Multilevel convergence of interoceptive impairments in hypertension: New evidence of disrupted body–brain interactions

Multilevel convergence of interoceptive impairments in hypertension: New evidence of disrupted... Interoception, the sensing of visceral body signals, involves an interplay between neural and autonomic mechanisms. Clinical studies into this domain have focused on patients with neurological and psychiatric disorders, showing that damage to relevant brain mechanisms can variously alter interoceptive functions. However, the association between peripheral cardiac‐system alterations and neurocognitive markers of interoception remains poorly understood. To bridge this gap, we examined multidimensional neural markers of interoception in patients with early stage of hypertensive disease (HTD) and healthy controls. Strategically, we recruited only HTD patients without cognitive impairment (as shown by neuropsychological tests), brain atrophy (as assessed with voxel‐based morphometry), or white matter abnormalities (as evidenced by diffusion tensor imaging analysis). Interoceptive domains were assessed through (a) a behavioral heartbeat detection task; (b) measures of the heart‐evoked potential (HEP), an electrophysiological cortical signature of attention to cardiac signals; and (c) neuroimaging recordings (MRI and fMRI) to evaluate anatomical and functional connectivity properties of key interoceptive regions (namely, the insula and the anterior cingulate cortex). Relative to controls, patients exhibited poorer interoceptive performance and reduced HEP modulations, alongside an abnormal association between interoceptive performance and both the volume and functional connectivity of the above regions. Such results suggest that peripheral cardiac‐system impairments can be associated with abnormal behavioral and neurocognitive signatures of interoception. More generally, our findings indicate that interoceptive processes entail bidirectional influences between the cardiovascular and the central nervous systems. http://www.deepdyve.com/assets/images/DeepDyve-Logo-lg.png Human Brain Mapping Wiley

Multilevel convergence of interoceptive impairments in hypertension: New evidence of disrupted body–brain interactions

Loading next page...
 
/lp/wiley/multilevel-convergence-of-interoceptive-impairments-in-hypertension-uIjd2Vtowh
Publisher
Wiley
Copyright
© 2018 Wiley Periodicals, Inc.
ISSN
1065-9471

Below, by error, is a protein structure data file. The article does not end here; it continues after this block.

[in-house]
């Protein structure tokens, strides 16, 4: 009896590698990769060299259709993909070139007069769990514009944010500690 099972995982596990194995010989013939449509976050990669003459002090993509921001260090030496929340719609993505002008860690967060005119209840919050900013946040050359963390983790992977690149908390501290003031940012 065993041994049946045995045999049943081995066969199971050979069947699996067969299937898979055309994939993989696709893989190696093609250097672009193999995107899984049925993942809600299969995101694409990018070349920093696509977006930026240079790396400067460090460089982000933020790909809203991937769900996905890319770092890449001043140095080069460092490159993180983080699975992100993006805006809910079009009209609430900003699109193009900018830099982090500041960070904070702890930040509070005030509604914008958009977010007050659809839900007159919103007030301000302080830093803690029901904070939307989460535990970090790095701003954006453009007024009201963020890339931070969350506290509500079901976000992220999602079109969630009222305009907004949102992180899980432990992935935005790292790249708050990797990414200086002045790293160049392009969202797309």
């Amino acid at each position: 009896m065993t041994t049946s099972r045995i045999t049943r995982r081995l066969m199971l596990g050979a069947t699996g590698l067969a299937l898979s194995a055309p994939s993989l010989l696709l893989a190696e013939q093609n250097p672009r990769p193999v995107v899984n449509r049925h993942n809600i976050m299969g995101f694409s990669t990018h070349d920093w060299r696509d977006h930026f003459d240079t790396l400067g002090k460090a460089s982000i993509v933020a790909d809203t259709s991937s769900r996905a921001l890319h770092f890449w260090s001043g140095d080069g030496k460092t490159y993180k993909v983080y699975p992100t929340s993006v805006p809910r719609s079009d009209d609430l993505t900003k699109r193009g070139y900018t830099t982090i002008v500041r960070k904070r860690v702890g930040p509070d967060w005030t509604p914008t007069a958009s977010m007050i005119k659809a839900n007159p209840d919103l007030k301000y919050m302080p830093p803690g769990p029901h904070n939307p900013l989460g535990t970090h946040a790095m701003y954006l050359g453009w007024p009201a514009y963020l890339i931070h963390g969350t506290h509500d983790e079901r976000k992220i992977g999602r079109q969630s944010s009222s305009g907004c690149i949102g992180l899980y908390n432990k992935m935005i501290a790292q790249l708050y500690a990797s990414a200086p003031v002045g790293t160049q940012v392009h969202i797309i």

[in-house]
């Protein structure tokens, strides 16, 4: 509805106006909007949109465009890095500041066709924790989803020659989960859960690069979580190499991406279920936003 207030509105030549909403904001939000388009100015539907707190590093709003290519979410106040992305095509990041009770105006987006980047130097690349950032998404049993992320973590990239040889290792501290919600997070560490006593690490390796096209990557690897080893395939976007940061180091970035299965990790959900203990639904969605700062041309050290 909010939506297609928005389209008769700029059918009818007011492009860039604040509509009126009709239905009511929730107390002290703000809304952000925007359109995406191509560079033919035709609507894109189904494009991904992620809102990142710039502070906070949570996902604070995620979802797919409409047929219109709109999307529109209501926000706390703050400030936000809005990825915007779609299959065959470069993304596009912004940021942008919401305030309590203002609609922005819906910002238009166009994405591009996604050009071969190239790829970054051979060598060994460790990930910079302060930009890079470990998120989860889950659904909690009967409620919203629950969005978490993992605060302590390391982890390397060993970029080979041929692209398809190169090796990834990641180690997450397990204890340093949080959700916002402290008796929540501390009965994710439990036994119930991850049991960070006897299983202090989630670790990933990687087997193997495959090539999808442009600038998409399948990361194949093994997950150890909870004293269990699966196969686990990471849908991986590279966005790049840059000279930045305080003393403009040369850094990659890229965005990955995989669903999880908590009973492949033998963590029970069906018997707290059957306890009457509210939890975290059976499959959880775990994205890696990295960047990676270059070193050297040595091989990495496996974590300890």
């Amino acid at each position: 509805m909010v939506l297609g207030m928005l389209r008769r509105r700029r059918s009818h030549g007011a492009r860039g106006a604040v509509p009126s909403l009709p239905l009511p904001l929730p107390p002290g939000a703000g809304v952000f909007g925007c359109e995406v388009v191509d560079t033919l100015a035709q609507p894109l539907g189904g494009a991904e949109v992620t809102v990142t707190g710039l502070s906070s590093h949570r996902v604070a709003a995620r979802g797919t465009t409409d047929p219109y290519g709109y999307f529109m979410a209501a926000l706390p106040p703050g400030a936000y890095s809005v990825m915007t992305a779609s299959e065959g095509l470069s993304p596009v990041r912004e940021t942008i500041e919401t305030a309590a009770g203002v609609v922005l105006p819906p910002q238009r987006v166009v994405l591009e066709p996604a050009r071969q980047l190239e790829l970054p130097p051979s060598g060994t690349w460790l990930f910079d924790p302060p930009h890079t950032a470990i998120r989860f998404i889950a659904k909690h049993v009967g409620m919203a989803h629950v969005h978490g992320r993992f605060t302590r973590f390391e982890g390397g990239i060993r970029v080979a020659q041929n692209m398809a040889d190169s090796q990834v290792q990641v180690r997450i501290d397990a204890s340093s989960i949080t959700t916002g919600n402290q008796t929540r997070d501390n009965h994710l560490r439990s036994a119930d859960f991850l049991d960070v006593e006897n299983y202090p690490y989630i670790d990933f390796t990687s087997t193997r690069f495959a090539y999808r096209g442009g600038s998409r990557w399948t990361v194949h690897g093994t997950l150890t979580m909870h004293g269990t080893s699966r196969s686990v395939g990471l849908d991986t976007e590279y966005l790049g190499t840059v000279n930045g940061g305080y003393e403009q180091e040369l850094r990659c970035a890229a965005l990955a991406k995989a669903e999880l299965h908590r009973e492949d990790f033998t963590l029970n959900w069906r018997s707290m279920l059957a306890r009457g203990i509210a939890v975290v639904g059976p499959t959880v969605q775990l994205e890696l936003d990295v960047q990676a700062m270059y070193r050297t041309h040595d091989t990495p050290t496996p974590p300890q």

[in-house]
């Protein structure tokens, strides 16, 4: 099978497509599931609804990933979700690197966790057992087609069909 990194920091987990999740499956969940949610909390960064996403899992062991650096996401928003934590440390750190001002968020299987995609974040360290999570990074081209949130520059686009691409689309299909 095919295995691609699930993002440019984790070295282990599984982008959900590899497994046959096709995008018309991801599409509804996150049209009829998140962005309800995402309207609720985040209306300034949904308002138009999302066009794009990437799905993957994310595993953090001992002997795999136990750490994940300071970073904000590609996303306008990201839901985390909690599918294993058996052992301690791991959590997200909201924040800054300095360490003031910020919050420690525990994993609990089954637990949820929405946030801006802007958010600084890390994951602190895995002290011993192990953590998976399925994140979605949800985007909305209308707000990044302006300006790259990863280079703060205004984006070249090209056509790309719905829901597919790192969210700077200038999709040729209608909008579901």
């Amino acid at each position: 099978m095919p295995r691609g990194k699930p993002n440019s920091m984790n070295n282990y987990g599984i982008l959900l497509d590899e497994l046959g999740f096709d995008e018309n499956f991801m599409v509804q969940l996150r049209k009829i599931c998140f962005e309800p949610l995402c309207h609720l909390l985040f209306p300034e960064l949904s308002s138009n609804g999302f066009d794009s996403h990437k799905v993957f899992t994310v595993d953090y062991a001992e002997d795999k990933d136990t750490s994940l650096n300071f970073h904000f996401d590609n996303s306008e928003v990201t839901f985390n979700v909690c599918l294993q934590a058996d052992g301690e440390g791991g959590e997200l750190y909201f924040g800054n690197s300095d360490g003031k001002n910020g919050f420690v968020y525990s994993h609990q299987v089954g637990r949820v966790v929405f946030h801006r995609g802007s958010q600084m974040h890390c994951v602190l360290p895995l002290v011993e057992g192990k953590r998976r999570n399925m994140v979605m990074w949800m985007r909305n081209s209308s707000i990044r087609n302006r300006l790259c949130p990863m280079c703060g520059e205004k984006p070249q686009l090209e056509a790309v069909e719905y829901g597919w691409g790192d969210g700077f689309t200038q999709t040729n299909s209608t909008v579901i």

eISSN
1097-0193
D.O.I.
10.1002/hbm.23933
Publisher site
See Article on Publisher Site

Abstract

Interoception, the sensing of visceral body signals, involves an interplay between neural and autonomic mechanisms. Clinical studies into this domain have focused on patients with neurological and psychiatric disorders, showing that damage to relevant brain mechanisms can variously alter interoceptive functions. However, the association between peripheral cardiac‐system alterations and neurocognitive markers of interoception remains poorly understood. To bridge this gap, we examined multidimensional neural markers of interoception in patients with early stage of hypertensive disease (HTD) and healthy controls. Strategically, we recruited only HTD patients without cognitive impairment (as shown by neuropsychological tests), brain atrophy (as assessed with voxel‐based morphometry), or white matter abnormalities (as evidenced by diffusion tensor imaging analysis). Interoceptive domains were assessed through (a) a behavioral heartbeat detection task; (b) measures of the heart‐evoked potential (HEP), an electrophysiological cortical signature of attention to cardiac signals; and (c) neuroimaging recordings (MRI and fMRI) to evaluate anatomical and functional connectivity properties of key interoceptive regions (namely, the insula and the anterior cingulate cortex). Relative to controls, patients exhibited poorer interoceptive performance and reduced HEP modulations, alongside an abnormal association between interoceptive performance and both the volume and functional connectivity of the above regions. Such results suggest that peripheral cardiac‐system impairments can be associated with abnormal behavioral and neurocognitive signatures of interoception. More generally, our findings indicate that interoceptive processes entail bidirectional influences between the cardiovascular and the central nervous systems.

Journal

Human Brain MappingWiley

Published: Jan 1, 2018

Keywords: ; ; ; ;

References

You’re reading a free preview. Subscribe to read the entire article.


DeepDyve is your
personal research library

It’s your single place to instantly
discover and read the research
that matters to you.

Enjoy affordable access to
over 18 million articles from more than
15,000 peer-reviewed journals.

All for just $49/month

Explore the DeepDyve Library

Search

Query the DeepDyve database, plus search all of PubMed and Google Scholar seamlessly

Organize

Save any article or search result from DeepDyve, PubMed, and Google Scholar... all in one place.

Access

Get unlimited, online access to over 18 million full-text articles from more than 15,000 scientific journals.

Your journals are on DeepDyve

Read from thousands of the leading scholarly journals from SpringerNature, Elsevier, Wiley-Blackwell, Oxford University Press and more.

All the latest content is available, no embargo periods.

See the journals in your area

DeepDyve

Freelancer

DeepDyve

Pro

Price

FREE

$49/month
$360/year

Save searches from
Google Scholar,
PubMed

Create lists to
organize your research

Export lists, citations

Read DeepDyve articles

Abstract access only

Unlimited access to over
18 million full-text articles

Print

20 pages / month

PDF Discount

20% off